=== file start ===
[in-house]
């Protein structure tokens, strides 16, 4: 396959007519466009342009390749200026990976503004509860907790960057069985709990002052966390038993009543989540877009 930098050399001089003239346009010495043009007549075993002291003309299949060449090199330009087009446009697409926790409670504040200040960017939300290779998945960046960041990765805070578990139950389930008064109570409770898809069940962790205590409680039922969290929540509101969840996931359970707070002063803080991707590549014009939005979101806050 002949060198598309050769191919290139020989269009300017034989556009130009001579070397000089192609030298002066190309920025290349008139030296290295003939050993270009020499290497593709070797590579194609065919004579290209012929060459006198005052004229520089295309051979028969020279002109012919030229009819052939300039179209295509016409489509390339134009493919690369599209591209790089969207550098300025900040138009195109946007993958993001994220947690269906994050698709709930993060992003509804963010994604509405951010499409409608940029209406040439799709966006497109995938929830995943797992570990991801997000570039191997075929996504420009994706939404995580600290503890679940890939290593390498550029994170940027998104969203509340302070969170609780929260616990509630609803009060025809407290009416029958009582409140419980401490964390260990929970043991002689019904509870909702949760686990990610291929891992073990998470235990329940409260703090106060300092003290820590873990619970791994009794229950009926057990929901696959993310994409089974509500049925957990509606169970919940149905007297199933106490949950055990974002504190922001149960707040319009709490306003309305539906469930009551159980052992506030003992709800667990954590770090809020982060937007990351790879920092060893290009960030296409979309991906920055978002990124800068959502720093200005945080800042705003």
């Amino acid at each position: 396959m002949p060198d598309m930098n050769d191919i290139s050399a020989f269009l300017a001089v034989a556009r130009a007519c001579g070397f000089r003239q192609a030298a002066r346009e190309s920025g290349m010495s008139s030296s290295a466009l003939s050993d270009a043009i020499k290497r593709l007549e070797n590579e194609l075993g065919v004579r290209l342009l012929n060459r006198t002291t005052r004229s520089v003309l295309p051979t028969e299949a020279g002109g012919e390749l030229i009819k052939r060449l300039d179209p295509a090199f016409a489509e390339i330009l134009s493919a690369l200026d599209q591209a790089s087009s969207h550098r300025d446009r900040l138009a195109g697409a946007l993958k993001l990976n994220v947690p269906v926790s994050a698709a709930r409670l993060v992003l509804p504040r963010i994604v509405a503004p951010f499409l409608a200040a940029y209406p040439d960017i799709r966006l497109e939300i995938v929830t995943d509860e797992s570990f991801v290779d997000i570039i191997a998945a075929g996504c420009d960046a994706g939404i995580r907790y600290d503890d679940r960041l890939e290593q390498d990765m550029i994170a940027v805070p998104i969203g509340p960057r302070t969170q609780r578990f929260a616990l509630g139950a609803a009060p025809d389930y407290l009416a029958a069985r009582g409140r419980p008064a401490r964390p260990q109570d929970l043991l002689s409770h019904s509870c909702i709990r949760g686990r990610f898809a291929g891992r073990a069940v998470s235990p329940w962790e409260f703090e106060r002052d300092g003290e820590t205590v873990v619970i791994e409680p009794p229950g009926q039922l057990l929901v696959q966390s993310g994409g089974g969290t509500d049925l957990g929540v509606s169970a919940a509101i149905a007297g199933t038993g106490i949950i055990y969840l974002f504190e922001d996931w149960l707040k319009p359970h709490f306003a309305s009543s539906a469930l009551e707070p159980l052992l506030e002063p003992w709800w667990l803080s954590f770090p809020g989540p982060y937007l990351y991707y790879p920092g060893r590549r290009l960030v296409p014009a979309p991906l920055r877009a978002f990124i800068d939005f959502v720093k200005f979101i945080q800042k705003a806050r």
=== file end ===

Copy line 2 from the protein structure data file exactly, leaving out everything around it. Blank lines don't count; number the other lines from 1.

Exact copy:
């Protein structure tokens, strides 16, 4: 396959007519466009342009390749200026990976503004509860907790960057069985709990002052966390038993009543989540877009 930098050399001089003239346009010495043009007549075993002291003309299949060449090199330009087009446009697409926790409670504040200040960017939300290779998945960046960041990765805070578990139950389930008064109570409770898809069940962790205590409680039922969290929540509101969840996931359970707070002063803080991707590549014009939005979101806050 002949060198598309050769191919290139020989269009300017034989556009130009001579070397000089192609030298002066190309920025290349008139030296290295003939050993270009020499290497593709070797590579194609065919004579290209012929060459006198005052004229520089295309051979028969020279002109012919030229009819052939300039179209295509016409489509390339134009493919690369599209591209790089969207550098300025900040138009195109946007993958993001994220947690269906994050698709709930993060992003509804963010994604509405951010499409409608940029209406040439799709966006497109995938929830995943797992570990991801997000570039191997075929996504420009994706939404995580600290503890679940890939290593390498550029994170940027998104969203509340302070969170609780929260616990509630609803009060025809407290009416029958009582409140419980401490964390260990929970043991002689019904509870909702949760686990990610291929891992073990998470235990329940409260703090106060300092003290820590873990619970791994009794229950009926057990929901696959993310994409089974509500049925957990509606169970919940149905007297199933106490949950055990974002504190922001149960707040319009709490306003309305539906469930009551159980052992506030003992709800667990954590770090809020982060937007990351790879920092060893290009960030296409979309991906920055978002990124800068959502720093200005945080800042705003």